We give so much up during those early baby and toddlers days. So many women put everything on hold, dreaming of the day the kids are in school or at least not attached to our boobs and needing their butts wiped anymore. Dreaming of when everyone is grown and off doing their own thing and we finally can have a moment to do our thing—even if we don’t know what that is yet. So many of us watch our husbands thrive in their careers while we take care of things at home, dreaming that “someday, I’ll get to work on me again.”
Only by the time we have a glimmer of that freedom, we are right back where we started, except we are caring for our parents this time around.
So why is this? Why is yet another responsibility consistently falling on women? AARP confirms that although more men are stepping up these days to take care of children and the elderly, the onus still tends to be placed on women—who are historically seen as more nurturing and who tend to be more willing to put themselves and their careers on the back burner.
An AARP article entitled “When Genders Collide While Caregiving” tells the story of three siblings caring for their aging mother. Only it’s really two sisters who do all the driving, feeding, and catering to her. Their brother insists he can’t take time off work. Yet, he still receives praise from his mother if he calls once a week.
This feels like a slap in the face to his sisters, understandably, and is a common story that ends up dividing siblings as their parents age.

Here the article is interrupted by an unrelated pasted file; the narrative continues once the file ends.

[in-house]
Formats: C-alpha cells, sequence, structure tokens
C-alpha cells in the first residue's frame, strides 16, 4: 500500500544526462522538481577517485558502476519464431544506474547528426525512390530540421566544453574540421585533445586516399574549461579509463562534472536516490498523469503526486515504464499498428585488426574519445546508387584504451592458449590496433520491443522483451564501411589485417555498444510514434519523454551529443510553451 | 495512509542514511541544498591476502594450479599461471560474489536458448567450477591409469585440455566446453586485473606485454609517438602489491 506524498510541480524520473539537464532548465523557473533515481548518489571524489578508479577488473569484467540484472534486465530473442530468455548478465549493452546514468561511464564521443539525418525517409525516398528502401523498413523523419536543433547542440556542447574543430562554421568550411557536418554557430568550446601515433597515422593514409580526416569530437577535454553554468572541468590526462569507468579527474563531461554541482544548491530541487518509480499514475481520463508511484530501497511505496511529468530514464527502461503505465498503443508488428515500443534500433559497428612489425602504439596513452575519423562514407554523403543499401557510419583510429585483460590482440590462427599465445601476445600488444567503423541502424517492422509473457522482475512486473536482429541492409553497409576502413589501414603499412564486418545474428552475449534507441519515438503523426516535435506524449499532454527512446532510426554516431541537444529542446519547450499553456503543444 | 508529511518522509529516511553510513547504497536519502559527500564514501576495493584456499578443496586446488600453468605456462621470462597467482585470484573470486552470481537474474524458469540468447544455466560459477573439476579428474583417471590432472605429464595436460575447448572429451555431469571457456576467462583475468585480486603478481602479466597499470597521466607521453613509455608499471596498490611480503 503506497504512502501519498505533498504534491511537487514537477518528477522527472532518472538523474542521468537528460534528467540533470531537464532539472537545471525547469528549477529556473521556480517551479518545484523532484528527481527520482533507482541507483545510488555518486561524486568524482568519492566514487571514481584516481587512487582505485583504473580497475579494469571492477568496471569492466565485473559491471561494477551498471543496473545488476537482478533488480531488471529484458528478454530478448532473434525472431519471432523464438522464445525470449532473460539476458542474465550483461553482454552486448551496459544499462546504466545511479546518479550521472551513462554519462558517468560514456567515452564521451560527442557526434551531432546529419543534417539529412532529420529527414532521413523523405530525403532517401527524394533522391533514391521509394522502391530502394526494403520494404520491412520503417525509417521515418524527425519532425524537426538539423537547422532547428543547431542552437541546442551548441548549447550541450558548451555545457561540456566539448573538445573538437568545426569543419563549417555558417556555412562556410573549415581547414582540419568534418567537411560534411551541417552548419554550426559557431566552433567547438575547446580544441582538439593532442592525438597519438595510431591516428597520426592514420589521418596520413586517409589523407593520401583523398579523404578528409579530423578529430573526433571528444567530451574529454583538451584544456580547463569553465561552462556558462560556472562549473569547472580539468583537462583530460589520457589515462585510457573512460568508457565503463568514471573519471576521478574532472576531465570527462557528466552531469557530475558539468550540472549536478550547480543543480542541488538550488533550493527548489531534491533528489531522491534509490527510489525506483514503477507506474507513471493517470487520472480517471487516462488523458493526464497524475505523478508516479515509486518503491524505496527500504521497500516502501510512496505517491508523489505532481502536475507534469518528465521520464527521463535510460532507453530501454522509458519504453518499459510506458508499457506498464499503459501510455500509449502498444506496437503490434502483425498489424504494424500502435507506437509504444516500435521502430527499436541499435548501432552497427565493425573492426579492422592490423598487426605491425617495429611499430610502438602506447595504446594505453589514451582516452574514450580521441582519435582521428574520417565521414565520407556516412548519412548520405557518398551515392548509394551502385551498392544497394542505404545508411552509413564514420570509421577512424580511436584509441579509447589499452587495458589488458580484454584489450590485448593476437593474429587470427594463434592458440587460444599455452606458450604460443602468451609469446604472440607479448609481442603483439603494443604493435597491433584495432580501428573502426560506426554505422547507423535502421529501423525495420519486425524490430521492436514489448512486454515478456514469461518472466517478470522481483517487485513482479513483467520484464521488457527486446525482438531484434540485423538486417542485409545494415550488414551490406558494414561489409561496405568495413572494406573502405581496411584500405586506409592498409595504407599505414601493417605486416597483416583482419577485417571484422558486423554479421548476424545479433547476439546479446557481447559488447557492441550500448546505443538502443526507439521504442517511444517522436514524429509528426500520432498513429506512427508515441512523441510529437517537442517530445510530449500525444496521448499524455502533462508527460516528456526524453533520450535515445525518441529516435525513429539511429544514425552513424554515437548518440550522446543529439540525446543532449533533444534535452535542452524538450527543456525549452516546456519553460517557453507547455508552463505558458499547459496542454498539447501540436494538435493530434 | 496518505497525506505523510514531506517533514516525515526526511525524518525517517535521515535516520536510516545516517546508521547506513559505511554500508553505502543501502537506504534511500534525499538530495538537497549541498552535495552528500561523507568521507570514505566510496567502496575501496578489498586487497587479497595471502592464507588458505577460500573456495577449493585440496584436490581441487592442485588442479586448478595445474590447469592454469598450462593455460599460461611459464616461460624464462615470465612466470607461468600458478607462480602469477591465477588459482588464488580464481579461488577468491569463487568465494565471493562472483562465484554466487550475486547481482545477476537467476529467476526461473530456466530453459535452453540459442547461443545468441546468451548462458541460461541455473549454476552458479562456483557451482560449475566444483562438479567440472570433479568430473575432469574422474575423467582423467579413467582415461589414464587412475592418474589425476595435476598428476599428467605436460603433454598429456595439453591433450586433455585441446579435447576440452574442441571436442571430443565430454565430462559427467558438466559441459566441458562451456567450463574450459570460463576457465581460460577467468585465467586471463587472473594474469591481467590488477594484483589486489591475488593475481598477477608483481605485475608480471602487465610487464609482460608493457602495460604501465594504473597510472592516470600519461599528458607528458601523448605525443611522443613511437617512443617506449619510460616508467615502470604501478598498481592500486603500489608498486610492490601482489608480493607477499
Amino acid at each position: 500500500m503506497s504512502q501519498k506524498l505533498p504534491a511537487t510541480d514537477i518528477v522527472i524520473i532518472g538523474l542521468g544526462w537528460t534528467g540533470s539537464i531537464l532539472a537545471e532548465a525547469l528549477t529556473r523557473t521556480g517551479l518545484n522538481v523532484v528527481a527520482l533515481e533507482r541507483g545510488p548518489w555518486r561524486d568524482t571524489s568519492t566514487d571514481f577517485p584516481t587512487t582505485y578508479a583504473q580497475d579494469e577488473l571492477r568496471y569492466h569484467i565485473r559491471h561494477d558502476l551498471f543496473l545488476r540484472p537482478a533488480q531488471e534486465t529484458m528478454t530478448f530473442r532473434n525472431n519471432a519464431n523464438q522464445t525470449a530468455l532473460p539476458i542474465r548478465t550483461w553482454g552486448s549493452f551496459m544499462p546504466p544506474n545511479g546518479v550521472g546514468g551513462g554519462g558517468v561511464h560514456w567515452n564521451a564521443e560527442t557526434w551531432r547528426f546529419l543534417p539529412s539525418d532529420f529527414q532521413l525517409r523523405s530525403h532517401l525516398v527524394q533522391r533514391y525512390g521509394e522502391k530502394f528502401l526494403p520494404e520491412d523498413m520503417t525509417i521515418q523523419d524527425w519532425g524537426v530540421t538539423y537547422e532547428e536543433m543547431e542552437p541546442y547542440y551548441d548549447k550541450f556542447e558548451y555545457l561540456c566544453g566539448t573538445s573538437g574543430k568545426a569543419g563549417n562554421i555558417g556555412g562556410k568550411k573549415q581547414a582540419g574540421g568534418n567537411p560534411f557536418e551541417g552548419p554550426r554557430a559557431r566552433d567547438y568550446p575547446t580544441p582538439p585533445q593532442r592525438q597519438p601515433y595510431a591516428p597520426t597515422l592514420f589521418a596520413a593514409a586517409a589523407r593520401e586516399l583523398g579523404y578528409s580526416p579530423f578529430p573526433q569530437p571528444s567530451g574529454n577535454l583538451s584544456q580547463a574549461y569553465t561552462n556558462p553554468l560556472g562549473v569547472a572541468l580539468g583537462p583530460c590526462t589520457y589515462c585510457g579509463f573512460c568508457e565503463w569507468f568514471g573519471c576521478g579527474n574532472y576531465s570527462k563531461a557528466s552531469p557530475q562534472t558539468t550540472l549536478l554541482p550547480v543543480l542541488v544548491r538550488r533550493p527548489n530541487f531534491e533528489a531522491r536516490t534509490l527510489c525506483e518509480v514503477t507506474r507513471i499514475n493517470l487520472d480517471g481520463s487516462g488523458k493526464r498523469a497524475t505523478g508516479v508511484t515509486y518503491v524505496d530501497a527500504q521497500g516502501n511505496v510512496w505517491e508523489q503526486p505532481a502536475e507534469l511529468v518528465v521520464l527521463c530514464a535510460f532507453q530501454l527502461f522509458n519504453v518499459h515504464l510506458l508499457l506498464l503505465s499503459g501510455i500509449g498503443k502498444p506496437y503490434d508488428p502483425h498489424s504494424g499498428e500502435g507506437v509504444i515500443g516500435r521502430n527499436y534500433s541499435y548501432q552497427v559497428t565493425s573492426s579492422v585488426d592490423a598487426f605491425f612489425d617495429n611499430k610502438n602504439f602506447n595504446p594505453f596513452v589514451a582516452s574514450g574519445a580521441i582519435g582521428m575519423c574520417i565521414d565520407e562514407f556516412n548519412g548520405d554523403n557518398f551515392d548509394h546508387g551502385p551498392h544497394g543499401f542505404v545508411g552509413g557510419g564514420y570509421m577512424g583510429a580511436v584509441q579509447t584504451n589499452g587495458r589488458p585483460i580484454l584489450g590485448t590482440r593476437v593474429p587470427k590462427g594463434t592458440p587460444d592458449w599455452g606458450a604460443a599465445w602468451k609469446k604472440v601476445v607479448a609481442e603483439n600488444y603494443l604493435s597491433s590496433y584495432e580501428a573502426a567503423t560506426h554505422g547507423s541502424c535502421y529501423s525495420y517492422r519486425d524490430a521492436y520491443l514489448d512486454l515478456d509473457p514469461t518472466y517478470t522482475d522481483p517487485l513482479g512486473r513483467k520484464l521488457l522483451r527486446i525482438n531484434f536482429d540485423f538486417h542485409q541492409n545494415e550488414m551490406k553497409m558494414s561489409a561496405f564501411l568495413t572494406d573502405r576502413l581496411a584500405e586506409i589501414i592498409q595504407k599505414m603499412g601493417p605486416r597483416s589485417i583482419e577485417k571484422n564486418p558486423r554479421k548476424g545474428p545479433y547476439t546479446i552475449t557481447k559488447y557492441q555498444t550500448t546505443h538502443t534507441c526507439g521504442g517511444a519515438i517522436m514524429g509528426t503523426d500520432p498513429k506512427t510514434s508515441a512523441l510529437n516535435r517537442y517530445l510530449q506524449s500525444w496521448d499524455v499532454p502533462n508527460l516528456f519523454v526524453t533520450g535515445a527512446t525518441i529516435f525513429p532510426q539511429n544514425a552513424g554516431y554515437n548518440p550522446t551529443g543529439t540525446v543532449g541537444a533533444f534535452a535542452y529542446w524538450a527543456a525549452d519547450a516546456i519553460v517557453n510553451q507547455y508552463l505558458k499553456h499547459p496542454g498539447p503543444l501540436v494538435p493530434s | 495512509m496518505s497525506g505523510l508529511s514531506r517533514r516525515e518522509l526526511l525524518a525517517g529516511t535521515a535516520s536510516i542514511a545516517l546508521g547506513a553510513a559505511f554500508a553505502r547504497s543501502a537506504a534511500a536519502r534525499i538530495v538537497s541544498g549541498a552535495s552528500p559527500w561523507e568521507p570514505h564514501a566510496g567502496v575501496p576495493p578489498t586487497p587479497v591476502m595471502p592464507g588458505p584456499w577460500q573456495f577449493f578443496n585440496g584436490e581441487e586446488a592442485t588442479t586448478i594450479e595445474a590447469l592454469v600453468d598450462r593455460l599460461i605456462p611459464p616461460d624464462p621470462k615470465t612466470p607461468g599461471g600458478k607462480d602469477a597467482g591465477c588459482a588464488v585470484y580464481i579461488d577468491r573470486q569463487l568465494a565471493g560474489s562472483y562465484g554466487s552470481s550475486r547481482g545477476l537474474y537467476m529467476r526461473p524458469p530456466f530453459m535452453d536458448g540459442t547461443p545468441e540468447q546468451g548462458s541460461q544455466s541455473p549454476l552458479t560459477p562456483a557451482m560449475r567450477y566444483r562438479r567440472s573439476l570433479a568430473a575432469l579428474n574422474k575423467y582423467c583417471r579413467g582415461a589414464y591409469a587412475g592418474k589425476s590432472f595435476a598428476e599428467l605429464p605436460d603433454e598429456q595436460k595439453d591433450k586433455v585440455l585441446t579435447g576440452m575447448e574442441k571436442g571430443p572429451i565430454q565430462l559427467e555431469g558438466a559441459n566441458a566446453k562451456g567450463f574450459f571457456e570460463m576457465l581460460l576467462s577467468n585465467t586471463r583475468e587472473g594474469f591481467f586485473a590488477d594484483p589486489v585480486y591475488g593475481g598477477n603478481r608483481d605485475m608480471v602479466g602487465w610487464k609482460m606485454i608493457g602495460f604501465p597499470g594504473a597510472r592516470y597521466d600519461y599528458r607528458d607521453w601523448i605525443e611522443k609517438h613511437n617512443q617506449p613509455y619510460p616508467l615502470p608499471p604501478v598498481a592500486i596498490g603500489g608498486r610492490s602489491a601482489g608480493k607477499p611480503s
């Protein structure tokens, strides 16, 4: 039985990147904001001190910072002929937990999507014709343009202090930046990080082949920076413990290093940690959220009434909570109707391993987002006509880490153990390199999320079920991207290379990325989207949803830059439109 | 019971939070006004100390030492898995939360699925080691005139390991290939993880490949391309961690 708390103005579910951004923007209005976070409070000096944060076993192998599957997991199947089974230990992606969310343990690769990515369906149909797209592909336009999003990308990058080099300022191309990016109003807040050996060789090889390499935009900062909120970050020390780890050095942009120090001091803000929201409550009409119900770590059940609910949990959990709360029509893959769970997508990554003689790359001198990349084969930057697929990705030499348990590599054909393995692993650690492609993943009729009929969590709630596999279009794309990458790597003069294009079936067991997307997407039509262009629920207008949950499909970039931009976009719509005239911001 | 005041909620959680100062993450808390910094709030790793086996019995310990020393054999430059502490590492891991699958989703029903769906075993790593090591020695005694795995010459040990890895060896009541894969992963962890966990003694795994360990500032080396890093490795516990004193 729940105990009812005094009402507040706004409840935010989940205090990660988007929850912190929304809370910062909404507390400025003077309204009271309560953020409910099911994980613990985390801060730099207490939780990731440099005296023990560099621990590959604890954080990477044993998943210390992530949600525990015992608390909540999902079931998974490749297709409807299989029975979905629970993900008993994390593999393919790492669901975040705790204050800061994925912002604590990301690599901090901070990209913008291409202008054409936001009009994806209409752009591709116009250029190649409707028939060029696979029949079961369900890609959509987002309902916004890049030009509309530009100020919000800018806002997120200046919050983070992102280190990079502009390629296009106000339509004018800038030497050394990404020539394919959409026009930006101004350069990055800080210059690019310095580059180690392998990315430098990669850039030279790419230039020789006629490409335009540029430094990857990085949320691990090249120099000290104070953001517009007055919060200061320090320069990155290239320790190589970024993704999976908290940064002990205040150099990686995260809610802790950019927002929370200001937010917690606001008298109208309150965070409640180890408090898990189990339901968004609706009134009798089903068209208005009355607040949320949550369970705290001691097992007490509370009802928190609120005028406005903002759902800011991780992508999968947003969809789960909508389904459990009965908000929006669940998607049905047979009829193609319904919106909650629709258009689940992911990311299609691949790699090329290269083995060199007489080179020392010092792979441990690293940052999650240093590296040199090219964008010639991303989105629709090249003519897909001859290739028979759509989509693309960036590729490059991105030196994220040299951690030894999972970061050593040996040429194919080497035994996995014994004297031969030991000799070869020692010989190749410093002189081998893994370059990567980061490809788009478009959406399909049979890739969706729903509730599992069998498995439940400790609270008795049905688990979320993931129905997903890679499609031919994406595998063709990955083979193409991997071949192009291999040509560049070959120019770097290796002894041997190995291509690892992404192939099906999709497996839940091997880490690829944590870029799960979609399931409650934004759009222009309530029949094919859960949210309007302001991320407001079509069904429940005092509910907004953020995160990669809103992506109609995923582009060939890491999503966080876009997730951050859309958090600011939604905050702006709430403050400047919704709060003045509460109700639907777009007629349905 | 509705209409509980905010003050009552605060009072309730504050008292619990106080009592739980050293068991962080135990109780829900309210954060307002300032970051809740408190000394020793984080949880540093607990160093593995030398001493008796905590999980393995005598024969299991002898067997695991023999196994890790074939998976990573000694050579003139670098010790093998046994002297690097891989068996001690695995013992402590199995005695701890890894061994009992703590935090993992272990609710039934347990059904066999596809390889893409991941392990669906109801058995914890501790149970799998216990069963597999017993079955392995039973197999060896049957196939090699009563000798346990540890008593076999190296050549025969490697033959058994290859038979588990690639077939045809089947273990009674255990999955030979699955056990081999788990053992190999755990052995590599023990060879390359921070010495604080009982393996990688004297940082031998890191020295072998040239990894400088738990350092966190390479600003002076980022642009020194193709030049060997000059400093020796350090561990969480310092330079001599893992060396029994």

The truth is, family caregiving, whether it’s for children or elderly relatives, is still seen as women’s work—even well into the 21st century. And while women do the bulk of it, they get little to no recognition, as it’s simply expected of them. Hmmm… that story sounds familiar, doesn’t it? Just like when women care tirelessly for their kids with no praise (or even face criticism when their kids don’t behave perfectly) and dads get a ticker-tape parade for merely changing a diaper, the same happens on the other end of the spectrum.
“Female caregivers are typically acknowledged as ‘just doing their duty,’ whereas men tend to be lauded for engaging in even minor care activities,” AARP reports.
And what happens? Women continue to burn themselves out on both ends—caring for their families at home and their parents as well, leaving nothing in the middle but exhaustion, stress, and resentment.
This has to change. We cannot continue to expect women to do it all. It’s unrealistic, unfair, and frankly, we’re tired of living through double standard after double standard our entire lives. We want to care for our parents, just as they cared for us. But we can’t take all of this on too. We can’t be expected to shoulder yet another stressful, emotional responsibility that should be shared with our husbands, brothers, and other male relatives.
So step it up, men. Do not expect the women in your lives to care for everyone on their own. Do your part, (which, by the way, is more than calling your mom once a week), and don’t expect a gold star either. Lord knows we don’t.
And women, please don’t fall into the martyrdom trap. There’s no award at the end for sacrificing yourself. Expect the rest of your family to join you on a level playing field where everyone contributes. Demand it. We only get so many years here on Earth. If you spend every moment of every day caring for others and never for yourself, will you look back and be happy with that life? Will you wish you spent some of your 40s and 50s finding yourself? Finding your calling? Discovering new passions? Or will you resent that you gave all of yourself to everyone else so that there was nothing left but an exhausted, depleted shell who only resembled the person you used to be?
Our parents need us. Just as we will need our kids someday. And that’s one of the beautiful pieces of this circle we call life. But it’s our life too. We can’t forget that.